Chromebooks are expensive


On June 15th, the Google Chromebooks will go on sale.

The price of the new Chromebook is $499. That’s the same as a Windows laptop, only you can’t run Windows applications on a Chromebook, including office apps, games, or use external devices such as video cameras, scanners, etc.

I thought that we’d see a $250 laptop with a Chrome browser. We’ve ended up with an expensive laptop with a Chrome browser. Put another way, it’s cheaper to buy a $450 Dell Windows laptop and install Chrome (plus you get the benefit of a using Internet Explorer for sites that don’t support Chrome!).

If the laptop looked as beautiful as a Macbook Air, I could understand a premium, but it doesn’t. To most people the Chromebook looks identical to a Windows laptop.

On another note, Microsoft is required by EU law to ship Windows without Internet Explorer because of its monopolistic position. If Chromebooks [first become cheaper and] become widely used, will Google need to start shipping them without a browser? Or ship them with Windows?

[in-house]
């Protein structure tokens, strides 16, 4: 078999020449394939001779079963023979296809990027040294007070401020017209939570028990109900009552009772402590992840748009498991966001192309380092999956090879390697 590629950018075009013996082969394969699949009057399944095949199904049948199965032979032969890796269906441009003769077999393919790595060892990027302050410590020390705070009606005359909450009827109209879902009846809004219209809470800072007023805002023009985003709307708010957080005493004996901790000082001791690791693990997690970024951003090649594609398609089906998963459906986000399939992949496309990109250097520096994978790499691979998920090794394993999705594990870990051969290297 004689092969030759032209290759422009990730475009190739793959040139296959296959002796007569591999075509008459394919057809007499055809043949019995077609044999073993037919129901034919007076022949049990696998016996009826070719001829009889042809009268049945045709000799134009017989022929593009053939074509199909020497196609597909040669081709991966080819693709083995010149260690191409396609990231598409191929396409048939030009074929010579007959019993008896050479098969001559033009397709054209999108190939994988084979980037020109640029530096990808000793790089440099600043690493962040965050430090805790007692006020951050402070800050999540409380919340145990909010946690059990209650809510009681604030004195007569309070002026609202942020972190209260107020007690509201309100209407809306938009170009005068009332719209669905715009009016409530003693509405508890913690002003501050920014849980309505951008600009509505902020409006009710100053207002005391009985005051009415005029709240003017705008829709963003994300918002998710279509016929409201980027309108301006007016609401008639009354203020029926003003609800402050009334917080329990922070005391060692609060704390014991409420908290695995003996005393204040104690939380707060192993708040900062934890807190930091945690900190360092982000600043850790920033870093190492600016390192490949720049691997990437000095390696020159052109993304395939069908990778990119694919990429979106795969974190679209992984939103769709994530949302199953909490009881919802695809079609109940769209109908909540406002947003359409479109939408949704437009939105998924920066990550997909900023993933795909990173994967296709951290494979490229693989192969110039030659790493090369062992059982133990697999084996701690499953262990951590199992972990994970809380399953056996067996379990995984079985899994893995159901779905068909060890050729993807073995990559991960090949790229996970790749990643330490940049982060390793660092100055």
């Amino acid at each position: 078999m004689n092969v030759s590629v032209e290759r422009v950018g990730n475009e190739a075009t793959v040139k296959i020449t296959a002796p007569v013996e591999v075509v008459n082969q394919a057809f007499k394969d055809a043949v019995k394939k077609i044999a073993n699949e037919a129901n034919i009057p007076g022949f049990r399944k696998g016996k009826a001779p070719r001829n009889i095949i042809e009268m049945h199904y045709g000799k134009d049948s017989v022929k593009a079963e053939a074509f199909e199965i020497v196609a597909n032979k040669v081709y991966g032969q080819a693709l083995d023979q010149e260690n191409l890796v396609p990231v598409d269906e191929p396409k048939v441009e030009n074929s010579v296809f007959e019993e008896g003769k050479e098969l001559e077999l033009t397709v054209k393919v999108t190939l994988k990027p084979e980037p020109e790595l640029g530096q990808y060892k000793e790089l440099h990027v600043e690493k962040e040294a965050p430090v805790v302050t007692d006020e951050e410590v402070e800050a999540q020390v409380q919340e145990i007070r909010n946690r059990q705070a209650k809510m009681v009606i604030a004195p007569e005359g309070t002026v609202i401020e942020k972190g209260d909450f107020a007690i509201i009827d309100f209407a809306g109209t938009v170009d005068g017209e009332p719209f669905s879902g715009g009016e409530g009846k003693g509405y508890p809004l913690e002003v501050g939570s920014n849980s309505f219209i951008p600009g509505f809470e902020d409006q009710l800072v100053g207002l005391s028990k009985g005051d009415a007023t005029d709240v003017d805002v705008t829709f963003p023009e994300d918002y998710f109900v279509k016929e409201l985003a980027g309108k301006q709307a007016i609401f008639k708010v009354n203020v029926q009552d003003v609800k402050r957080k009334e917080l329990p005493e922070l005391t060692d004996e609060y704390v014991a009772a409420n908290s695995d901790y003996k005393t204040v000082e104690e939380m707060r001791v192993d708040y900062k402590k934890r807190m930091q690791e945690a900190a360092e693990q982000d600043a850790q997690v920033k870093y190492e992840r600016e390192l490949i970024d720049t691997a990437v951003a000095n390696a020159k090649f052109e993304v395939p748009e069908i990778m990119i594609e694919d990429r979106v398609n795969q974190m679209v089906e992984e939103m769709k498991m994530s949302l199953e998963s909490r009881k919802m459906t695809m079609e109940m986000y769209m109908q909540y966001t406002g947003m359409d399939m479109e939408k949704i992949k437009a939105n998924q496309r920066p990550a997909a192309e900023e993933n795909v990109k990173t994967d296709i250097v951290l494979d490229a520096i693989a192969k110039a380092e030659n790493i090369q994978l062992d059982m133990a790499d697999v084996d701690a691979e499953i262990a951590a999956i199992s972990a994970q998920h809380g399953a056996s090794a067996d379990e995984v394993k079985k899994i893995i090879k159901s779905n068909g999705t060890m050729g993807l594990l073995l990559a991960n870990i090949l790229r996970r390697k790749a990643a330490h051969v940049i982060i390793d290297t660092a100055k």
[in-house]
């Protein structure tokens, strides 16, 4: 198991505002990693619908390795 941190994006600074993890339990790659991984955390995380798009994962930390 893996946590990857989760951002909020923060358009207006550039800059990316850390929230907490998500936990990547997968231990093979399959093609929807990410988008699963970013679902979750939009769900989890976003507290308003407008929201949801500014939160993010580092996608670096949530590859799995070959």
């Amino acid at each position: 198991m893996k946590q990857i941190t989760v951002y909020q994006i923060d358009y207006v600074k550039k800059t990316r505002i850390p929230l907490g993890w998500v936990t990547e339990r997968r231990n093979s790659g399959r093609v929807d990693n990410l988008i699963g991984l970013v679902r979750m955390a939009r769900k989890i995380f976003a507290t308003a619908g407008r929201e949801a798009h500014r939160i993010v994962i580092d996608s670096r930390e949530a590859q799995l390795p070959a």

Any thoughts on why it costs so much?


4 thoughts on “Chromebooks are expensive

  1. Chromebooks are targeted to specific types of users that want an easy to use, Internet-friendly browsing device. They are not meant to replace the traditional PC or laptop.In addition, there are third party apps out there that can bridge the gap for Chromebook users that require occasional access to those tools found only in a Windows environment. For example, if a Chromebook user needs quick, easy, temporary access to a Windows desktop or Windows app, they can use Ericom AccessNow, a pure HTML5 RDP client that enables Chromebook users to connect to any RDP host, including Terminal Server (RDS Session Host), physical desktops or VDI virtual desktops – and run their applications and desktops and view all web sites in a browser.You can even use AccessNow to run Internet Explorer on a Chromebook for those companies or web sites that require IE.Ericom‘s AccessNow does not require Java, Flash, Silverlight, ActiveX, or any other underlying technology to be installed on end-user devices – an HTML5 browser is all that is required.For more info visit: I work for Ericom

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